Both current SBC leaders and their critics agree that addressing the decline, and a refocus on evangelism, is paramount. Earlier this year, Ronnie Floyd, a former megachurch pastor who now leads the SBC’s Executive Committee, announced plans for “Vision 2025,” an initiative to send out new missionaries, plant more new churches and increase evangelization of young people.
Kelley, of the Conservative Baptist Network, sees the decline as an organizational failure. The denomination’s North American Mission Board, he said, moved away from personal evangelism in the 1980s to a focus on church planting. That has led to more churches but not more baptisms and Southern Baptists.
Churches have also dropped the ball on keeping and inspiring church members, he said, a practice known as “discipling.” From the 1920s to the 1970s, he said, Southern Baptists had a range of programs to help people grow in their faith and learn to live according to Christian teaching. Those programs, he said, have largely run out of steam and disappeared.
“You combine that failure of discipleship with less and less attention to evangelism and a culture that is less and less hospitable to the Christian faith and guess what?” he said. “You have declining churches.”
But Kelley also faults a major upheaval during the 1980s known as the Conservative Resurgence, in which a rear guard of traditionalists who favored male headship of the family and attachment to the Republican Party prevailed in the “battle for the Bible.” The conservative movement won a theological battle over liberals in the denomination, but it didn’t make the SBC “more effective in reaching our nation and our world for Christ,” said Kelley, who supported the resurgence.
Now Kelley and others in the Conservative Baptist Network see themselves battling “incipient liberal theology” that has invaded the SBC anew. Discussions of social justice, Black Lives Matter, and critical race theory are all signs of liberalism sneaking in the back door. Kelley believes that the Southern Baptist Convention, which was founded by slaveholders and thrived in the Jim Crow South, has moved on since repenting of its racism in a 1995 resolution disavowing its past. It has no need, he said, for unbiblical movements such as Black Lives Matter or CRT.
The Conservative Baptist Network, formed in 2020, exists in part to hold the line against what it calls “worldly ideologies” infiltrating the Southern Baptist Convention. Its leaders recently published the text of a resolution condemning critical race theory at a website entitled “Southern Baptists Against Racism.”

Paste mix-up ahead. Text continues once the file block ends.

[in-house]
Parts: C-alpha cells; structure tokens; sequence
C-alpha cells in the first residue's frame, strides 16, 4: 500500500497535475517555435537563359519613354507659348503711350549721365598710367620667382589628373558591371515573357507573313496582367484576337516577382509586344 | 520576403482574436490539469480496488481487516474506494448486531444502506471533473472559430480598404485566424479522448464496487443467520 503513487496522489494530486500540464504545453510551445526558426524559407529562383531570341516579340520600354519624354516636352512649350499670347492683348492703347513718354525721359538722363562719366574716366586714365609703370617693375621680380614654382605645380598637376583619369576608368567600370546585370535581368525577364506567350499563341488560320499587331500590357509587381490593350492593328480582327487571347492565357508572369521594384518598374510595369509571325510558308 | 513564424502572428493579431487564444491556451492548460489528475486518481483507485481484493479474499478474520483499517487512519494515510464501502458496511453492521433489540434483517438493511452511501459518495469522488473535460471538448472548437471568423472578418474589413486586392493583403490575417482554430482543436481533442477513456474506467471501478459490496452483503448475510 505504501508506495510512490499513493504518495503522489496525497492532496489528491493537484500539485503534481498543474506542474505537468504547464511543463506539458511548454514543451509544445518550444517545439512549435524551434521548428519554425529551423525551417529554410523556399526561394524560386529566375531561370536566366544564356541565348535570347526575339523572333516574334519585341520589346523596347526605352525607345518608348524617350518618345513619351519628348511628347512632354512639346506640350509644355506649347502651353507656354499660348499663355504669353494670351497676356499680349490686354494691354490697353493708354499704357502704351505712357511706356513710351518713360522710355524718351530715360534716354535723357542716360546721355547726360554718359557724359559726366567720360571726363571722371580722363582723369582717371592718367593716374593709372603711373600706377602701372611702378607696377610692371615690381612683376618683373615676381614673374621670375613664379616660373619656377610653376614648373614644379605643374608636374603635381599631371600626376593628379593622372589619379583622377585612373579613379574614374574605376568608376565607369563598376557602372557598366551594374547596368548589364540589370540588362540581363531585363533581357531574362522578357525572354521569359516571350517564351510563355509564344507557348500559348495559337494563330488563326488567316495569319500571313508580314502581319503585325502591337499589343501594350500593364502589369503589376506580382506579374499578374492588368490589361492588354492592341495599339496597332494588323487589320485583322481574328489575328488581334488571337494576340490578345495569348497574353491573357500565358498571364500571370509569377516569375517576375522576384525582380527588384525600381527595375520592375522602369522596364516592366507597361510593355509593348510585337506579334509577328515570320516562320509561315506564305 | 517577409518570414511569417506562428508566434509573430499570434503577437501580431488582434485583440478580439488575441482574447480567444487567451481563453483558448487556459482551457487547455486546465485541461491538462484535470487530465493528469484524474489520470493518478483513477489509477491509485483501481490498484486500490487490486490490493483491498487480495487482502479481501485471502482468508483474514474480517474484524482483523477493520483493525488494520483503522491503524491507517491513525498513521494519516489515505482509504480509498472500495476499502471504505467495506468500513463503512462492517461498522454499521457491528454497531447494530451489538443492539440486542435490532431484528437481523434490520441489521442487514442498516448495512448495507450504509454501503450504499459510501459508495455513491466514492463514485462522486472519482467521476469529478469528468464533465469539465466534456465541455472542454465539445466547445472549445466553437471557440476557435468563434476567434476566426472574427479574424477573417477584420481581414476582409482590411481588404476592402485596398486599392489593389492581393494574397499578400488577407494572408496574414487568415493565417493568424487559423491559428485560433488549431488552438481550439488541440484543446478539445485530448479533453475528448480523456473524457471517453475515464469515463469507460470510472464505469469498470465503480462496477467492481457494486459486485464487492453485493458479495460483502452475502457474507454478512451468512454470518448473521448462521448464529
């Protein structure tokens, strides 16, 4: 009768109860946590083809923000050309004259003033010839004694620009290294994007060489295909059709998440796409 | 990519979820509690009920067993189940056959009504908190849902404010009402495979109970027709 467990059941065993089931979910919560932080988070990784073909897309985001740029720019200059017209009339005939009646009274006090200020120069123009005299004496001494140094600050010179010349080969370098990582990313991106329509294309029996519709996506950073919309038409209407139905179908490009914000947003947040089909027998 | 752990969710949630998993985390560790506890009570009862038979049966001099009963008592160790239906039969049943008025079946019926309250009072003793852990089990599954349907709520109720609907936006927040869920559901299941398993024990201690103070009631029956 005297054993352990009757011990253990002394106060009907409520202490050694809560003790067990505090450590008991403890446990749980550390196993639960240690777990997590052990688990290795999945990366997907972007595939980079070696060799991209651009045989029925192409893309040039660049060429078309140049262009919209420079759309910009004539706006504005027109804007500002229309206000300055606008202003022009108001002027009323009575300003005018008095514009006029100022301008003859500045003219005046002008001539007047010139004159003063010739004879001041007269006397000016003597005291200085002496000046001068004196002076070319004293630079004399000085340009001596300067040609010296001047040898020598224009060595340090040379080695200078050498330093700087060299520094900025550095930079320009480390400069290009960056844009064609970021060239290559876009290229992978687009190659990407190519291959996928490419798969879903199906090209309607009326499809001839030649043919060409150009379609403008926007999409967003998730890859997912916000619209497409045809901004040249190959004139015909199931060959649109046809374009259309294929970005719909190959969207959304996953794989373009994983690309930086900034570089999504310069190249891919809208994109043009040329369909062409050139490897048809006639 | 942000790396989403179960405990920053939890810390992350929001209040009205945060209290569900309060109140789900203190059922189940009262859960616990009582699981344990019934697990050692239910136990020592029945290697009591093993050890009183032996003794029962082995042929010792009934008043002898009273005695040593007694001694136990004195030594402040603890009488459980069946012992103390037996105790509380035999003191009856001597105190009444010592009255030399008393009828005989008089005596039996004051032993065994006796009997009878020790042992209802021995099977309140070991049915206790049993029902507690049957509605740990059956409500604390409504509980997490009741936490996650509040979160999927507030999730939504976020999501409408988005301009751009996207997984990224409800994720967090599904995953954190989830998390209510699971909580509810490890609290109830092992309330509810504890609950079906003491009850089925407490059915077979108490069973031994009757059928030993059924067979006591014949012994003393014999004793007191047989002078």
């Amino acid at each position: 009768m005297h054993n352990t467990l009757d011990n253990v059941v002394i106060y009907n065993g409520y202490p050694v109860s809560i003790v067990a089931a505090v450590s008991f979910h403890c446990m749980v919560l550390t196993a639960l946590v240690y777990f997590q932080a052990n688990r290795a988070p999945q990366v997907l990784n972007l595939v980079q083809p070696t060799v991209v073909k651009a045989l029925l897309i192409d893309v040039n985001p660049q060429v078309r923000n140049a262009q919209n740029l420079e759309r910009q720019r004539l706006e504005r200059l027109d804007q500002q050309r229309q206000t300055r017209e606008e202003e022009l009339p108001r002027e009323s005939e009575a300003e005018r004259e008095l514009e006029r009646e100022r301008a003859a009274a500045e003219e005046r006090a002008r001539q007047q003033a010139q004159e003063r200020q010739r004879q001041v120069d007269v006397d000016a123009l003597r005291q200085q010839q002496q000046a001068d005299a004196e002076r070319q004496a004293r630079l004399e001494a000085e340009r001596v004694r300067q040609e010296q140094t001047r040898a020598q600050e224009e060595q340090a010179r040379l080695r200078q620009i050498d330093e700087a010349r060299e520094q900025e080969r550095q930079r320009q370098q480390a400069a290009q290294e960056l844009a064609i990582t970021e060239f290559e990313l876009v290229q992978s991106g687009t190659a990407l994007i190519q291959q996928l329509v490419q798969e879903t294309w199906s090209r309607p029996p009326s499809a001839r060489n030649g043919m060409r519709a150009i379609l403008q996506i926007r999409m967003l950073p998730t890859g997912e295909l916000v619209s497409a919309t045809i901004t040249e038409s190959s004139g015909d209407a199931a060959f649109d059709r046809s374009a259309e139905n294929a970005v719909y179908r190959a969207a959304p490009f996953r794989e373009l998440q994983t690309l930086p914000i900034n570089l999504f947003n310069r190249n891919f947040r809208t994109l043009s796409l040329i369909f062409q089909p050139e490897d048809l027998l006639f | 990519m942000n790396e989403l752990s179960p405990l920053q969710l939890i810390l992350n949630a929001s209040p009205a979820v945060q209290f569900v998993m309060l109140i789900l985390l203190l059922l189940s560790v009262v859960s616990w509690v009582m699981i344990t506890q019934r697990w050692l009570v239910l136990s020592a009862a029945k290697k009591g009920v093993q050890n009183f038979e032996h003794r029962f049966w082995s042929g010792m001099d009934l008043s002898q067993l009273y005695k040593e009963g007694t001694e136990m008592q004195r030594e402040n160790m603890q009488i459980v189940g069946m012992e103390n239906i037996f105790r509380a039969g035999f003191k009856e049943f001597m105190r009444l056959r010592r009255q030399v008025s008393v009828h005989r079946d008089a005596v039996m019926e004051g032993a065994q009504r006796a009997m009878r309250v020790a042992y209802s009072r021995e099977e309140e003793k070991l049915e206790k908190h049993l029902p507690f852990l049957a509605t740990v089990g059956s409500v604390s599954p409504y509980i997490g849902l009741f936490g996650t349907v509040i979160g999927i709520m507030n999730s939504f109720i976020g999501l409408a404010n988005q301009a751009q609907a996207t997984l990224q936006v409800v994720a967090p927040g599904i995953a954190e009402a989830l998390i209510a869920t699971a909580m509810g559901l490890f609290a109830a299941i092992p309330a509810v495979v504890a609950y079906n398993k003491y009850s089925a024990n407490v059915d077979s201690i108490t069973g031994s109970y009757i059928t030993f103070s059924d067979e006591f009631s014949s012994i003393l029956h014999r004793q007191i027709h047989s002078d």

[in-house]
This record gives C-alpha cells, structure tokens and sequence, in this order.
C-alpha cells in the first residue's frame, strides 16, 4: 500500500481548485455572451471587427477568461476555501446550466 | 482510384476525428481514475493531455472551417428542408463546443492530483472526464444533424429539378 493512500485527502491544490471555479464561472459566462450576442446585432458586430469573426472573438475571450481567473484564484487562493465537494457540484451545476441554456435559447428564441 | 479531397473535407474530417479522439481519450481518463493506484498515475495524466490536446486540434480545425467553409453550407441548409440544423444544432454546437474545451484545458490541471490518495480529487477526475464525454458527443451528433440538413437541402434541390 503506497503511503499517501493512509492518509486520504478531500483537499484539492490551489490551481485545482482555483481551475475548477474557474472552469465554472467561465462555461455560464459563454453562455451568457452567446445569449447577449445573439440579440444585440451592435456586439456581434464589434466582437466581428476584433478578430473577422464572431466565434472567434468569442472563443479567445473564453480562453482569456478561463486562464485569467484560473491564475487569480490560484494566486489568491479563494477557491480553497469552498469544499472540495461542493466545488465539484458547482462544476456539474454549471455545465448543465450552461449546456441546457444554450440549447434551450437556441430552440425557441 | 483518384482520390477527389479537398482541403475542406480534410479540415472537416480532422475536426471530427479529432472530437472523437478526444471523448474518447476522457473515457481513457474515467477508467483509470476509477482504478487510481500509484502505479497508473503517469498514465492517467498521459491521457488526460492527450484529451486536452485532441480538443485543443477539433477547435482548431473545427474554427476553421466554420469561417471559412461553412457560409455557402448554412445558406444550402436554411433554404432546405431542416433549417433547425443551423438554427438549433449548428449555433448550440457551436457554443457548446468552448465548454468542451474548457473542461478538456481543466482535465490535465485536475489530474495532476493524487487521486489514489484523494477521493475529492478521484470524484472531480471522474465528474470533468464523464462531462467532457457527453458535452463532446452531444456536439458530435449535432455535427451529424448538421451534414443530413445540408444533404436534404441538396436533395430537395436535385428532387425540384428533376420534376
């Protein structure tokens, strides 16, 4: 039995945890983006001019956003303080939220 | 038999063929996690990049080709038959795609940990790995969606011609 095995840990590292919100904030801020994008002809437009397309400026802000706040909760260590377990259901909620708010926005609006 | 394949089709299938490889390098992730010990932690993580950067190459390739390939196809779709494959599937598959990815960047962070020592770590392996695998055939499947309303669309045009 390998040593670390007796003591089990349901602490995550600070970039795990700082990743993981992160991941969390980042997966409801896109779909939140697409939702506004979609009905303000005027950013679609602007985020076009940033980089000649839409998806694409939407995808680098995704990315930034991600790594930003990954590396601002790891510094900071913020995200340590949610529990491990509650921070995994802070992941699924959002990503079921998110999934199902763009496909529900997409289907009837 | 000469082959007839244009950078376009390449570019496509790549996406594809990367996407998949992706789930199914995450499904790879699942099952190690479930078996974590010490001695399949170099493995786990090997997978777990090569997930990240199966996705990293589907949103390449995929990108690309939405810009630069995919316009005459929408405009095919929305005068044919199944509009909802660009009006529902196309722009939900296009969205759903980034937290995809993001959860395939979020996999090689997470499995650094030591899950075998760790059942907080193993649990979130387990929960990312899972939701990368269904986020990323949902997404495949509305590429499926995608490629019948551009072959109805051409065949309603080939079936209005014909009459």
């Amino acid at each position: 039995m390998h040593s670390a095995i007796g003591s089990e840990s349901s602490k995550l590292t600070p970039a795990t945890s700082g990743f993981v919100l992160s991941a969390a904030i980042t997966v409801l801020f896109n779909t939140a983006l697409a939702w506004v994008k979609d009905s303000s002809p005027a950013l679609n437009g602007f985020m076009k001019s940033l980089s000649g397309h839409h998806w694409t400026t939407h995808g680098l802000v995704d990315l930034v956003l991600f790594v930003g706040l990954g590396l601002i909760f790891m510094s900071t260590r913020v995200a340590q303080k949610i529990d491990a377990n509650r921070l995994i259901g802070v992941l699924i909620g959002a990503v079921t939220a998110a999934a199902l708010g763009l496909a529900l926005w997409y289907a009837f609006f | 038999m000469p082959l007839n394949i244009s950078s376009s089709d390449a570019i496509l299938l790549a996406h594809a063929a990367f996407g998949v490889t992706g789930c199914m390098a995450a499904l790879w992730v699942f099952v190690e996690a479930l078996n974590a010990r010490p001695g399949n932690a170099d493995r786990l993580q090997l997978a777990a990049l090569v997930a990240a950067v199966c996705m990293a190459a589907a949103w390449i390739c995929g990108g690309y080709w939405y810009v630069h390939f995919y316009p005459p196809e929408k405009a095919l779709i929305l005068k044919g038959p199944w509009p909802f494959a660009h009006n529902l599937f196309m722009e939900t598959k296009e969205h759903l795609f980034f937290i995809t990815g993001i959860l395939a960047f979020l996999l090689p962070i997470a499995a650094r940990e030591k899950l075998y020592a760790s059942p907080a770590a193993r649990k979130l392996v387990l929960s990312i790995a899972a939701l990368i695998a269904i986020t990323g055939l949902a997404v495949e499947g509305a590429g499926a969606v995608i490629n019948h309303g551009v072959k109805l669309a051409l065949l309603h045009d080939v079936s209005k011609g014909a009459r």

In a statement published on the network’s website, the group wished Moore well in his new role at Christianity Today and asked Baptists to pray for the future of the ERLC.
The statement also praised Georgia Baptist pastor Mike Stone, a longtime critic of Moore and the ERLC who is running for SBC president at June’s annual meeting. Stone, a former chair of the SBC Executive Committee, pressed for and led a recent task force that looked into Moore’s leadership at the ERLC and its effect on giving in the SBC.
“Pastor Mike Stone did not just talk about the issues,” the statement read. “He boldly acted in the face of great opposition. That is the very kind of leadership that is critically needed at this hour. We would do well to remember this as we vote for the next president of our Southern Baptist Convention.”
Randy Davis, executive director of the Tennessee Baptist Mission Board, said that he was thankful for the leadership Moore showed during his time at the ERLC, especially on pro-life concerns. But he called Moore’s departure an “opportunity for a new direction.”
Just as many, however, will be disturbed by where Moore’s departure leaves the SBC. The Rev. Marshal Ausberry Sr., president of the National African American Fellowship of the SBC, said Moore has been key to the denomination’s handling of racial matters, specifically encouraging his fellow Southern Baptists to live up to the 1995 resolution.
“Dr. Moore has been a tremendous friend to the National African American Fellowship and on the forefront of race relations,” Ausberry said. “He’s been a very positive force in the convention and sometimes even the conscience of the convention in the area of race relations.”
He added that Moore has left “tremendous” footprints in the denomination and that he can’t be replicated.
“I think the person coming in can’t be another Russell Moore, but if they’re a person of good conscience and good moral character and a high view of Scripture, and not only the Great Commission but also the Great Commandment, that we love one another, they will, as God has wired them, they will fill the void.”
Healing those divides will take repentance and honest conversation and some changes, said Newbell. “I feel very much like, this is what the Bible says,” she said. “Why don’t we just do it?”Newbell pointed out that Moore’s tenure at the ERLC did not create divisions over race and politics in the SBC. The polarization of recent years simply revealed what was hidden.
The answer may lie in the Southern Baptists’ proclivity for fighting.
Phillip Bethancourt, the pastor of Central Church in College Station, Texas, and former vice president of the ERLC, said Moore told him that he was leaving in part because of the toll the years of anger toward him was taking on his family.
At one point, one of Moore’s sons went to him with a question: Did you do something wrong? That led Moore to take his son to a meeting of the SBC’s Executive Committee so that the young man could see what was happening with his dad.
That reason for Moore’s departure, as much as anything else, left Bethancourt worried about the SBC’s future.
“The Southern Baptist Convention has to decide whether they want to be a house of prayer for the nations or a retirement home for a furious few,” he said.